MOSCOW (AP) - A likely appointee to the interim Iraqi government said Belarus should be called to account for allegedly providing military aid to Saddam Hussein in violation of United Nations sanctions.
"We have documents about this, and in any case we will raise this question in the U.N. Security Council and demand punishment for those Belarusian bureaucrats who took part in violating sanctions," Iyad Allawi, leader of the Iraqi National Accord, was quoted as saying in an interview published Tuesday in Vremya Novostei, a liberal independent daily.
Allawi is one of five anti-Saddam leaders with whom U.S. officials have been consulting over the formation of Iraq's interim government and is expected to be one of its leaders.
U.S. officials have previously accused the Belarusian government of providing military equipment to Iraq, and a former Belarus defense minister, Pavel Kazlovski, said Belarus could have shipped arms to Iraq under the cover of humanitarian aid. Belarus had developed such close ties with the Iraqi government that it even made the short-list of countries where analysts and diplomats expected Saddam could seek refuge.
Belarusian officials vehemently denied the allegations of violating the sanctions, which were imposed after Saddam's 1990 invasion of Kuwait.
A senior U.S. administration official told reporters in Moscow on Monday that there were indications of Belarusian and Ukrainian aid to Iraq. He said some sanctions already had been imposed against the two countries and more were under consideration. He said there was no evidence of Russia's collaboration - a point Allawi backed up.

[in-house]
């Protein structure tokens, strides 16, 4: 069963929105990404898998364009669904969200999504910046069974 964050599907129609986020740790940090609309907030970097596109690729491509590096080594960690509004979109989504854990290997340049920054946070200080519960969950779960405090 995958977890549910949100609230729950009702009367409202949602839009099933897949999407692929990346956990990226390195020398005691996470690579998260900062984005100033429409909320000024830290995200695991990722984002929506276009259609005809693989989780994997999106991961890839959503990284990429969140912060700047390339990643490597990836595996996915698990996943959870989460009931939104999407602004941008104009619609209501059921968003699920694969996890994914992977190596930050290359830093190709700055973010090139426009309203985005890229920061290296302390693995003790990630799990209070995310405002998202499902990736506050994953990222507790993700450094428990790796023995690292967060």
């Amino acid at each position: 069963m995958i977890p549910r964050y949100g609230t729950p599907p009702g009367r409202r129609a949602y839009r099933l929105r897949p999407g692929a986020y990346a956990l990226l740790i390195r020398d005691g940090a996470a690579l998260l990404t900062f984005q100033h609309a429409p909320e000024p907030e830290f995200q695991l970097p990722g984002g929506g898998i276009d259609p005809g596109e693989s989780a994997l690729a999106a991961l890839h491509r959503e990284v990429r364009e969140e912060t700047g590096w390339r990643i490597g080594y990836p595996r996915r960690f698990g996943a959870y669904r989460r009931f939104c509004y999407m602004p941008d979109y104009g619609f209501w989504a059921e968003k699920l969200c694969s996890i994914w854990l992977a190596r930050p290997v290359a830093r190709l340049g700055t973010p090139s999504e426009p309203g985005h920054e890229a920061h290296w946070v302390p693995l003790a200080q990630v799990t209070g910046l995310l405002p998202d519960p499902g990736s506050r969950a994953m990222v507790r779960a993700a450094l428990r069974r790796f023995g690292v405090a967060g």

However, Allawi said some of Iraq's $12 billion debt to Russia was for illegal deals and would not be recognized.
Allawi pointed in particular to former Russian Prime Minister Yevgeny Primakov, whom he accused of defending Saddam "for personal profit." Primakov, a Middle East expert, Soviet-era diplomat and spymaster who was a Pravda newspaper correspondent for the region during the Cold War, knew the Iraqi leader for decades. Russia dispatched him to Baghdad several times to try to avert war - first in 1990, then this year.
"We have almost full certainty that Primakov received certain sums from Saddam for this (defending him)," Allawi said, without elaborating.
The interview, conducted in Baghdad, did not say what Allawi's allegations were based on.
Rumors about Primakov's alleged self-interest in Iraq have floated around for years. Russian Foreign Ministry officials, including Foreign Minister Igor Ivanov, have vehemently denied them.
Primakov's office was closed for Russia's May holidays and neither he nor his spokeswoman could be reached for comment Tuesday.
Allawi also said that all the government contracts with Russian companies are now terminated. Many Russian oil companies have hoped to resume work in postwar Iraq; Russian analysts estimate the value of their contracts at tens of billions of dollars.
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